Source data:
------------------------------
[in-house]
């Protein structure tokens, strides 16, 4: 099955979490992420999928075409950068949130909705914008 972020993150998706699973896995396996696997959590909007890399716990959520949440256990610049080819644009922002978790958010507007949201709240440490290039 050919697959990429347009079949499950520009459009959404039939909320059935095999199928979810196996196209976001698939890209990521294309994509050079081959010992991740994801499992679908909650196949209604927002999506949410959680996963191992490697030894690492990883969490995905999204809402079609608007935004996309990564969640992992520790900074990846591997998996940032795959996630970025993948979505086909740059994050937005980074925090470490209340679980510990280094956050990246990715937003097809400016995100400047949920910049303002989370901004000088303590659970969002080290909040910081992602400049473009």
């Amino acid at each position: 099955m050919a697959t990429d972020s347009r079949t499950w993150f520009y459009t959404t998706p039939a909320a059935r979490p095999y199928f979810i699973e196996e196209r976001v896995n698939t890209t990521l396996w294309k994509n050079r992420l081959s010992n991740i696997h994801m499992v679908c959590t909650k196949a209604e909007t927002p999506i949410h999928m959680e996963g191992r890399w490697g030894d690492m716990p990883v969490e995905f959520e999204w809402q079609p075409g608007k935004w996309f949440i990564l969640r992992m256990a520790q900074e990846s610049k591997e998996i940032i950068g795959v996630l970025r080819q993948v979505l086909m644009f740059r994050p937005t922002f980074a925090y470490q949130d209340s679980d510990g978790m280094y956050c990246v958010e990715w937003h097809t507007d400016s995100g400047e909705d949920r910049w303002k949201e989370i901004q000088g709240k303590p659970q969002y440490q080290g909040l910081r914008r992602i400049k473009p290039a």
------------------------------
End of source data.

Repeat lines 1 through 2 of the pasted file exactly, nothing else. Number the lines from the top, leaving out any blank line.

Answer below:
[in-house]
């Protein structure tokens, strides 16, 4: 099955979490992420999928075409950068949130909705914008 972020993150998706699973896995396996696997959590909007890399716990959520949440256990610049080819644009922002978790958010507007949201709240440490290039 050919697959990429347009079949499950520009459009959404039939909320059935095999199928979810196996196209976001698939890209990521294309994509050079081959010992991740994801499992679908909650196949209604927002999506949410959680996963191992490697030894690492990883969490995905999204809402079609608007935004996309990564969640992992520790900074990846591997998996940032795959996630970025993948979505086909740059994050937005980074925090470490209340679980510990280094956050990246990715937003097809400016995100400047949920910049303002989370901004000088303590659970969002080290909040910081992602400049473009």